Spectroscopic experiments have identified long-lived coherences in several light-harvesting systems, suggesting that coherent effects may be relevant to their performance. However, there is limited experimental evidence of coherence enhancing light-harvesting efficiency, largely due to the difficulty of turning coherences on and off to create an experimental control. Here we show that coherence can indeed enhance light harvesting and that this effect can be controlled. We construct a model system in which initial coherence can be controlled using the incident light and which is significantly more efficient under coherent, rather than incoherent, excitation. Our proposal would allow for an unambiguous demonstration of light harvesting enhanced by intermolecular coherence, as well as demonstrate the potential for coherent control of excitonic energy transfer.
It has been argued that excitonic energy transport in photosynthetic complexes is efficient because of a balance between coherent evolution and decoherence, a phenomenon called environment-assisted quantum transport (ENAQT). Studies of ENAQT have usually assumed that the excitation is initially localized on a particular chromophore, and that it is transferred to a reaction center through a similarly localized trap. However, these assumptions are not physically accurate. We show that more realistic models of excitation and trapping can lead to very different predictions about the importance of ENAQT. In particular, although ENAQT is a robust effect if one assumes a localized trap, its effect can be negligible if the trapping is more accurately modeled as Forster transfer to a reaction center. Our results call into question the suggested role of ENAQT in the photosynthetic process of green sulfur bacteria and highlight the subtleties associated with drawing lessons for designing biomimetic light-harvesting complexes.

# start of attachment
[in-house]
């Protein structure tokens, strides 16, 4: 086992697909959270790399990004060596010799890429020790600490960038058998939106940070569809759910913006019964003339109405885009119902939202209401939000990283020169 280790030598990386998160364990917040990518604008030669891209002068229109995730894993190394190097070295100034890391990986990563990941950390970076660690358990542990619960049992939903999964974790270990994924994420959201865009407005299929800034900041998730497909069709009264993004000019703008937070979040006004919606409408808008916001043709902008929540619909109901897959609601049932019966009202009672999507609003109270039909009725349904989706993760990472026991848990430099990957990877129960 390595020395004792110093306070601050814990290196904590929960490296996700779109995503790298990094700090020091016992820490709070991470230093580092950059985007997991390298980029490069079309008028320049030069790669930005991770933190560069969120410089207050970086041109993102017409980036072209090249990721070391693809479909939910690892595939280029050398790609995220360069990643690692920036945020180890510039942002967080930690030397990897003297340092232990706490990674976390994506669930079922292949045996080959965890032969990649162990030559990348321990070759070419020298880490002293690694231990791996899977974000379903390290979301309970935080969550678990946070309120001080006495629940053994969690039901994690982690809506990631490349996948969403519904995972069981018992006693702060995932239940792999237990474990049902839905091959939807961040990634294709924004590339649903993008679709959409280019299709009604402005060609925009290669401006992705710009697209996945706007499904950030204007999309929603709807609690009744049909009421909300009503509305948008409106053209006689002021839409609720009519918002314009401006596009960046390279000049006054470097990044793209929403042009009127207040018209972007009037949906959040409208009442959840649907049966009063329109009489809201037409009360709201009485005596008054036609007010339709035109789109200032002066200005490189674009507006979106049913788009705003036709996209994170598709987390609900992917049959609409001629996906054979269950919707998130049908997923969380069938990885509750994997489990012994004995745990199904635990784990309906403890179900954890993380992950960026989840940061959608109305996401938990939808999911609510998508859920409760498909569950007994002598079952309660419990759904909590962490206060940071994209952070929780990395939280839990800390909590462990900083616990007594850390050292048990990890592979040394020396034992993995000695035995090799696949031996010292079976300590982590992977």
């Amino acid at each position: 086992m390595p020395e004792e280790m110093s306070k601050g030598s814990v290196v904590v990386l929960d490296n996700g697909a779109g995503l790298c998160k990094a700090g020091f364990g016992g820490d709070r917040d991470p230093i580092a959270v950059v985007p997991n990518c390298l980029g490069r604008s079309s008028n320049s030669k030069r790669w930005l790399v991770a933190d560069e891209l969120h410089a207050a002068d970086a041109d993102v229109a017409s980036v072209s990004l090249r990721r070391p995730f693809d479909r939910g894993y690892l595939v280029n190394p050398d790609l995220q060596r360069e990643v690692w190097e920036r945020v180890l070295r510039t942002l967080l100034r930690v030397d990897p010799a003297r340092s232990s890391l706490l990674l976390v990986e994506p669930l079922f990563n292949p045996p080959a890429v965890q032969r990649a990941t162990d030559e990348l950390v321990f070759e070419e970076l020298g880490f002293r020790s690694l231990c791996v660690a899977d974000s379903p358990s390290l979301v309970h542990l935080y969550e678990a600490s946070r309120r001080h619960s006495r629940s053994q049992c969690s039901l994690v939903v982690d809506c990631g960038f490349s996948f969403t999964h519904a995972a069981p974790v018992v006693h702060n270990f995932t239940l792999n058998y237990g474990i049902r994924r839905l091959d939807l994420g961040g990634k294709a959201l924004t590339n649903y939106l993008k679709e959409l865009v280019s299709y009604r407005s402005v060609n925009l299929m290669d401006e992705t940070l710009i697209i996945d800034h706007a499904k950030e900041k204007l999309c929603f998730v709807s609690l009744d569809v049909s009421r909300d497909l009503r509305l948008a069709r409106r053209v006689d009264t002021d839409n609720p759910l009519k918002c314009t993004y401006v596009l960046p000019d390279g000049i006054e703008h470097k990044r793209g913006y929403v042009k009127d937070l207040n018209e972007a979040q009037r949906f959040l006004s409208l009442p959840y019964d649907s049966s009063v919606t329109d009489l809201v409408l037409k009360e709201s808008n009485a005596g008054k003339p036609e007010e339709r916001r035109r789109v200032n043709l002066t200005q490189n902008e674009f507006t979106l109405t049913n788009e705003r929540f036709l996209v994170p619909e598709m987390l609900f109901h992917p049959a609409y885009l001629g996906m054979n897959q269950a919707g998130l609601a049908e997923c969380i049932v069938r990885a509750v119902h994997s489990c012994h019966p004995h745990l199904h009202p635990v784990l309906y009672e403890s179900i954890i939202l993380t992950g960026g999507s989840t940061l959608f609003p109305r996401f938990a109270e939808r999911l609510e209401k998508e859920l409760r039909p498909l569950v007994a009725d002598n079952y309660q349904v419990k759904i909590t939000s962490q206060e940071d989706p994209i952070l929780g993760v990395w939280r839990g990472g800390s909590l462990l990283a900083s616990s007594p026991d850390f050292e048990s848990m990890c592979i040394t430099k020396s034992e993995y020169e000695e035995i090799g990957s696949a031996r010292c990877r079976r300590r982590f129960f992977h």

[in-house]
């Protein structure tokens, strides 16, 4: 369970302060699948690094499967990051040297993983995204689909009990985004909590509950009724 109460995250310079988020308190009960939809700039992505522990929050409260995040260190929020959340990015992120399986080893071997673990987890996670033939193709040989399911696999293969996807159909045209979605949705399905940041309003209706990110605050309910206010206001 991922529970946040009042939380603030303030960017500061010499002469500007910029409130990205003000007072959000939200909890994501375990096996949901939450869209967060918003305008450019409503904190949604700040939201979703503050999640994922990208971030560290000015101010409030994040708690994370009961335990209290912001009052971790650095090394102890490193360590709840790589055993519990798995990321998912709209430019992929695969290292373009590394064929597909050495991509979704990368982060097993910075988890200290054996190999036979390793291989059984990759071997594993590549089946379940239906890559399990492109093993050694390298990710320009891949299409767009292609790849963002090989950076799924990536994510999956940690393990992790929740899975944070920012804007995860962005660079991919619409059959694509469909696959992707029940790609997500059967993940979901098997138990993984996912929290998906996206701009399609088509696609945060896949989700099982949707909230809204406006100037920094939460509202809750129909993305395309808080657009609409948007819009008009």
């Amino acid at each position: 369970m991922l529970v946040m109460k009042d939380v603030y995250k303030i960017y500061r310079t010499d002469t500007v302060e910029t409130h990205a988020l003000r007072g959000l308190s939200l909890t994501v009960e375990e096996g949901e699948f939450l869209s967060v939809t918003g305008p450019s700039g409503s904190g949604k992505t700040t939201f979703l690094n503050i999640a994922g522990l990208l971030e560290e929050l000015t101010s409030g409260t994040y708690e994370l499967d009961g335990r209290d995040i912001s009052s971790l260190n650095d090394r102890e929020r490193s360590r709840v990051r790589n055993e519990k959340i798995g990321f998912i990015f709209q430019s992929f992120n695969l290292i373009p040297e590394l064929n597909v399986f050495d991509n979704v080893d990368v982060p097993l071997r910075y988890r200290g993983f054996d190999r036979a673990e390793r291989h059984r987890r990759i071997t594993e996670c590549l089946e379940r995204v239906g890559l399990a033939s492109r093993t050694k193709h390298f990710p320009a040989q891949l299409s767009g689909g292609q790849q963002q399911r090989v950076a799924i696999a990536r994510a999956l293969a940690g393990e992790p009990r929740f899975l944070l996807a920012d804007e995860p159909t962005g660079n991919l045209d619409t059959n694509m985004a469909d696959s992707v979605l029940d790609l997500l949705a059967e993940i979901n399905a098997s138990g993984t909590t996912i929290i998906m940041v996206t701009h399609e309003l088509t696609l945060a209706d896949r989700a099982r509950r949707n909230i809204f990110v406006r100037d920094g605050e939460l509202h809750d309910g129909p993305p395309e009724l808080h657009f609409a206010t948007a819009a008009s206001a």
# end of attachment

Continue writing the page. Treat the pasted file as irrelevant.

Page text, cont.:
Recent observations of coherence in photosynthetic complexes have led to the question of whether quantum effects can occur in vivo, not under femtosecond laser pulses but in incoherent sunlight and at steady state, and, if so, whether the coherence explains the high exciton transfer efficiency. We distinguish several types of coherence and show that although some photosynthetic pathways are partially coherent processes, photosynthesis in nature proceeds through stationary states. This distinction allows us to rule out several mechanisms of transport enhancement in sunlight. In particular, although they are crucial for understanding exciton transport, neither wavelike motion nor microscopic coherence, on their own, enhance the efficiency. By contrast, two partially coherent mechanisms—ENAQT and supertransfer—can enhance transport even in sunlight and thus constitute motifs for the optimisation of artificial sunlight harvesting. Finally, we clarify the importance of ultrafast spectroscopy in understanding incoherent processes.